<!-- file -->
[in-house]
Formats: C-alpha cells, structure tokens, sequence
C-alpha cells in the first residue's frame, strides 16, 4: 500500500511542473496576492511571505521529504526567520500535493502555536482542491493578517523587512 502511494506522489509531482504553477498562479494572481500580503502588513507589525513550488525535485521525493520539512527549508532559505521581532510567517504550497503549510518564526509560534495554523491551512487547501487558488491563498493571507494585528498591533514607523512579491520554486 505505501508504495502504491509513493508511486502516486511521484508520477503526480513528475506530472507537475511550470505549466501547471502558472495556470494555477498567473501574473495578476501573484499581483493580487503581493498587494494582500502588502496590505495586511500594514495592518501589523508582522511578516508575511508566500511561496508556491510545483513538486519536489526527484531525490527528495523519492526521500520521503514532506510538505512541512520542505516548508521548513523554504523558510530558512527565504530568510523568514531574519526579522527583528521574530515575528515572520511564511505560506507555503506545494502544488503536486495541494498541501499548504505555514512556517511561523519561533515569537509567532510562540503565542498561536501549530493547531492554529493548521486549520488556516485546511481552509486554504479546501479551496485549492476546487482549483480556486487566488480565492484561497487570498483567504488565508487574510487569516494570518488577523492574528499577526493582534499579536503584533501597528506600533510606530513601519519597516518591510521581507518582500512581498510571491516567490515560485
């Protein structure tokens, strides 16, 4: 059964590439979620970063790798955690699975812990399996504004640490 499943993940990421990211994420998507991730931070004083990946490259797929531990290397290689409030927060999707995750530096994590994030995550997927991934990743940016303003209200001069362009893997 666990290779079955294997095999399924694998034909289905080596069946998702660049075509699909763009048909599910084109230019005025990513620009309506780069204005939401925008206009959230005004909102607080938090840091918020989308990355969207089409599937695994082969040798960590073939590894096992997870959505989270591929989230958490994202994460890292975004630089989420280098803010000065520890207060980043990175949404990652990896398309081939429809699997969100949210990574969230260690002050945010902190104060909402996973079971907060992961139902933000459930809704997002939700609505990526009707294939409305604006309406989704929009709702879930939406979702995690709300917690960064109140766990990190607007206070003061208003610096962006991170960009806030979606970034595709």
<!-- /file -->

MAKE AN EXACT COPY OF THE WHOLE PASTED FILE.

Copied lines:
[in-house]
Formats: C-alpha cells, structure tokens, sequence
C-alpha cells in the first residue's frame, strides 16, 4: 500500500511542473496576492511571505521529504526567520500535493502555536482542491493578517523587512 502511494506522489509531482504553477498562479494572481500580503502588513507589525513550488525535485521525493520539512527549508532559505521581532510567517504550497503549510518564526509560534495554523491551512487547501487558488491563498493571507494585528498591533514607523512579491520554486 505505501508504495502504491509513493508511486502516486511521484508520477503526480513528475506530472507537475511550470505549466501547471502558472495556470494555477498567473501574473495578476501573484499581483493580487503581493498587494494582500502588502496590505495586511500594514495592518501589523508582522511578516508575511508566500511561496508556491510545483513538486519536489526527484531525490527528495523519492526521500520521503514532506510538505512541512520542505516548508521548513523554504523558510530558512527565504530568510523568514531574519526579522527583528521574530515575528515572520511564511505560506507555503506545494502544488503536486495541494498541501499548504505555514512556517511561523519561533515569537509567532510562540503565542498561536501549530493547531492554529493548521486549520488556516485546511481552509486554504479546501479551496485549492476546487482549483480556486487566488480565492484561497487570498483567504488565508487574510487569516494570518488577523492574528499577526493582534499579536503584533501597528506600533510606530513601519519597516518591510521581507518582500512581498510571491516567490515560485
């Protein structure tokens, strides 16, 4: 059964590439979620970063790798955690699975812990399996504004640490 499943993940990421990211994420998507991730931070004083990946490259797929531990290397290689409030927060999707995750530096994590994030995550997927991934990743940016303003209200001069362009893997 666990290779079955294997095999399924694998034909289905080596069946998702660049075509699909763009048909599910084109230019005025990513620009309506780069204005939401925008206009959230005004909102607080938090840091918020989308990355969207089409599937695994082969040798960590073939590894096992997870959505989270591929989230958490994202994460890292975004630089989420280098803010000065520890207060980043990175949404990652990896398309081939429809699997969100949210990574969230260690002050945010902190104060909402996973079971907060992961139902933000459930809704997002939700609505990526009707294939409305604006309406989704929009709702879930939406979702995690709300917690960064109140766990990190607007206070003061208003610096962006991170960009806030979606970034595709």